Over a million developers have joined DZone.

neo4j: Embracing the Sub Graph

· Java Zone

Microservices! They are everywhere, or at least, the term is. When should you use a microservice architecture? What factors should be considered when making that decision? Do the benefits outweigh the costs? Why is everyone so excited about them, anyway?  Brought to you in partnership with IBM.

In May I wrote a blog post explaining how I’d been designing a neo4j graph by thinking about what questions I wanted to answer about the data.

In the comments Josh Adell encouraged gave me the following advice:

The neat things about graphs is that multiple subgraphs can live in the same data-space.

Keep your data model rich! Don’t be afraid to have as many relationships as you need. The power of graph databases comes from finding surprising results when you have strongly interconnected data.

At the time I didn’t really understand the advice but I’ve since updated my graph so that it includes ‘colleagues’ relationships which can be derived by looking at the projects that people had worked together on.

V2 a

When I was showing the graph to Marc he thought it would be quite interesting to see all the people that he hadn’t worked with before, a query that’s very easy to write when we have these two sub graphs.

We could write the following cypher query to find who Marc hadn’t worked with on a specific project:

START project=node:projects(name="Project X"), me=node:people(name="Marc Hofer")
MATCH project<-[:worked_on]-neverColleague-[c?:colleagues]->me
WHERE c is NULL
RETURN neverColleague

We do an index lookup to find the appropriate project node and to find the node that represent’s Marc.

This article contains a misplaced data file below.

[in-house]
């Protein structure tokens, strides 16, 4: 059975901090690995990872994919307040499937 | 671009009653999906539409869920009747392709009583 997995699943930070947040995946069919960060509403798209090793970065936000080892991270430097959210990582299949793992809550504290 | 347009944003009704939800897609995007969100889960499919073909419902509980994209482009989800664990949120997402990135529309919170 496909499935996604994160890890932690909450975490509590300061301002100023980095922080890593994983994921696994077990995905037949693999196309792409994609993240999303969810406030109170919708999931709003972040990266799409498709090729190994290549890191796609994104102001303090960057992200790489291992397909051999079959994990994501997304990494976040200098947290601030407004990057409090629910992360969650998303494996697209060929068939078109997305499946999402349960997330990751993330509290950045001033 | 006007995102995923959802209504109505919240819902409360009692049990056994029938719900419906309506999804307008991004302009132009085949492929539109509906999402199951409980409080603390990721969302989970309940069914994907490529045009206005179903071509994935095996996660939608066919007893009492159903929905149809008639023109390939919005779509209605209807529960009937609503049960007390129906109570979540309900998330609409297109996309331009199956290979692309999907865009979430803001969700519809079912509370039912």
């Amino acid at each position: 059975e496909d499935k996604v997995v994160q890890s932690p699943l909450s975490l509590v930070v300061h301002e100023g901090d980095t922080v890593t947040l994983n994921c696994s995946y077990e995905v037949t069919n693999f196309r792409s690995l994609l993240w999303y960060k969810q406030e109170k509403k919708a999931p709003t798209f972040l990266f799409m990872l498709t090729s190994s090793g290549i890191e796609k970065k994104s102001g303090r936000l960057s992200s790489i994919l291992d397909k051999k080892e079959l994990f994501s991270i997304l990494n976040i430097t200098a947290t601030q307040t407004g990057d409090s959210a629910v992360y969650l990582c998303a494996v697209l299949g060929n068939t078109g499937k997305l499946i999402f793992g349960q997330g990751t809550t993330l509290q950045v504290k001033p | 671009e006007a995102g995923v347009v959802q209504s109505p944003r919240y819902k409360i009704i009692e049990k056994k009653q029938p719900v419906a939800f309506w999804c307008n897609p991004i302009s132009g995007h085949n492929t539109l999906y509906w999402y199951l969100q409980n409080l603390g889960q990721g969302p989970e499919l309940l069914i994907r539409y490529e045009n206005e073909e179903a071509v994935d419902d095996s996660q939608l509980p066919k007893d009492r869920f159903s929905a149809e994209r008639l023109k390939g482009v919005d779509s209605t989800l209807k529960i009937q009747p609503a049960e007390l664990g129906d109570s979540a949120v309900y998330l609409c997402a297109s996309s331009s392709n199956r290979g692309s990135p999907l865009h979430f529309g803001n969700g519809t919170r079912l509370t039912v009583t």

THe MATCH clause starts from the project and then work backwards to the people who have worked on it. We then follow an optional colleagues relationship back to Marc.

The WHERE clause makes sure that we only return people that Marc doesn’t have a ‘colleagues’ relationship with i.e. people Marc hasn’t worked with.

Along the same lines we could also find out all the people that Marc has worked with from a specific office:

START office=node:offices(name="London - UK South"), me=node:people(name="Marc Hofer")
MATCH office<-[r:member_of]-colleague-[c:colleagues]->me
WHERE (NOT(HAS(r.end_date)))
RETURN colleague, c

This is reasonably similar to the previous query except the colleagues relationship is no longer optional since we only want to find people that Marc has worked with.

I’m sure there are other queries we could run but these were a couple that I hadn’t thought of before I had multiple sub graphs together on the same overall graph.

Discover how the Watson team is further developing SDKs in Java, Node.js, Python, iOS, and Android to access these services and make programming easy. Brought to you in partnership with IBM.

Topics:

Published at DZone with permission of Mark Needham, DZone MVB. See the original article here.

Opinions expressed by DZone contributors are their own.

The best of DZone straight to your inbox.

SEE AN EXAMPLE
Please provide a valid email address.

Thanks for subscribing!

Awesome! Check your inbox to verify your email so you can start receiving the latest in tech news and resources.
Subscribe

{{ parent.title || parent.header.title}}

{{ parent.tldr }}

{{ parent.urlSource.name }}